75 Years

Wednesday, Oct. 25, 1944

Menomonie’s worst fire since 1924 on Saturday did damage at the Montgomery Ward & Company store, corner Main and Fifth streets, that will reach at least $100,000. Most of the damage was done by smoke and water. The fire, believed to have started from spontaneous combustion in the basement, was confined to the basement and never reached the main floor. Nearby buildings, the Cafe La Corte, Berg’s Chevrolet garage, and the office rooms upstairs suffered smoke damage.

Firemen cut a hole in a steel door leading from the Berg garage to get into the basement of the Ward building. Later upstairs windows in the Ward store were broken to allow smoke and gas to escape from the building so firemen could enter.

Firemen did an excellent job of confining the fire to the basement, and received praise for their work. Volunteer firemen, as well as full-timers, remained on the job all day.

This was the biggest fire since the one in 1924 when the A.H. Johnson building that stood on the corner of Main and Seventh street burned. The fire at the A.H. Johnson was on the evening of May 5, 1924, when building and contents burned, and adjoining buildings were burned or damaged.

50 Years

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Wednesday, Oct. 22, 1969

Physician Joins Stout State Staff. Stout State University has its first full-time physician with the appointment of Dr. Darrell Lee Witt as director of health services. He joins Stout from the WSU-River Falls staff where he practiced from 1967-69. Formerly, the university received its health services from the Red Cedar Clinic. Besides his duties at Stout, Dr. Witt will also be associated with the clinic. Mrs. Louis P. Hamerly, a registered nurse, will assist Dr. Witt in the university clinic. Dr. Witt holds a bachelor’s degree in pharmacy from the University of Iowa. He received his master’s degree from Iowa in 1966 and spent his internship at Hurley Hospital, Flint, Mich. He also attended Northern Iowa University and the University of Maryland. At Iowa, Dr. Witt was one of three junior year students elected to Alpha Omega Alpha, a national honorary society. He spent the past summer in Glacier National Park as a park health staff member. Dr Witt resides with his wife and two children at 1403 Wilson Ave.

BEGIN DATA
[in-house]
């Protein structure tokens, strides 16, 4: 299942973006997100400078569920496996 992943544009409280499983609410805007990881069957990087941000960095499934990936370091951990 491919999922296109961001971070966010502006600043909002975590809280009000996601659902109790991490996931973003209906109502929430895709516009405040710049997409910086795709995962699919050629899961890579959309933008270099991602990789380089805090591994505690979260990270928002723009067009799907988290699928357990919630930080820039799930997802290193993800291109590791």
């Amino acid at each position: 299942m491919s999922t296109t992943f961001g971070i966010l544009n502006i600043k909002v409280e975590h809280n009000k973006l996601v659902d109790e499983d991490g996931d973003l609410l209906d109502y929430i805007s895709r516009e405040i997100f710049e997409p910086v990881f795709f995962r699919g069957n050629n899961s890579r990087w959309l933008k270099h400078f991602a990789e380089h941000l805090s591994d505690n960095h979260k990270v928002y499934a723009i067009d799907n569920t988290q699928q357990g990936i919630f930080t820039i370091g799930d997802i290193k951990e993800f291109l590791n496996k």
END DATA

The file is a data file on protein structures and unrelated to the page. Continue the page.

25 Years

Sunday, October 23, 1994

The Meadow Hill bridge will have to go. The Menomonie City Council voted unanimously to demolish the historic bridge over Wilson Creek and replace it with a new one at the regular Monday meeting after some discussion about the possibility of leaving it and locating the new bridge next to it. “There really isn’t any room to leave this one, “ John Klovning, Cedar Corporation. A Northern States Power substation is located just downstream, and a railroad bridge is just upstream. State Historical Society staff has determined that the bridge is eligible for listing in the National Historic Register because it is representative of the Parker through truss bridge built by the Wisconsin Highway Commission before 1926. Building the new bridge will cost $500.000, with $100,000 coming from city funds, Klovning said.

15 Years

Wednesday, Oct. 27, 2004

Things are bordering on the hectic at Menomonie city clerk’s office as employees are trying to get everything in order for the Nov. 2 election. Testifying to the importance of fall elections, City Clerk JoAnn Kadinger says that “this has been the most intense presidential election since I’ve been clerk.” This is the third she’s seen.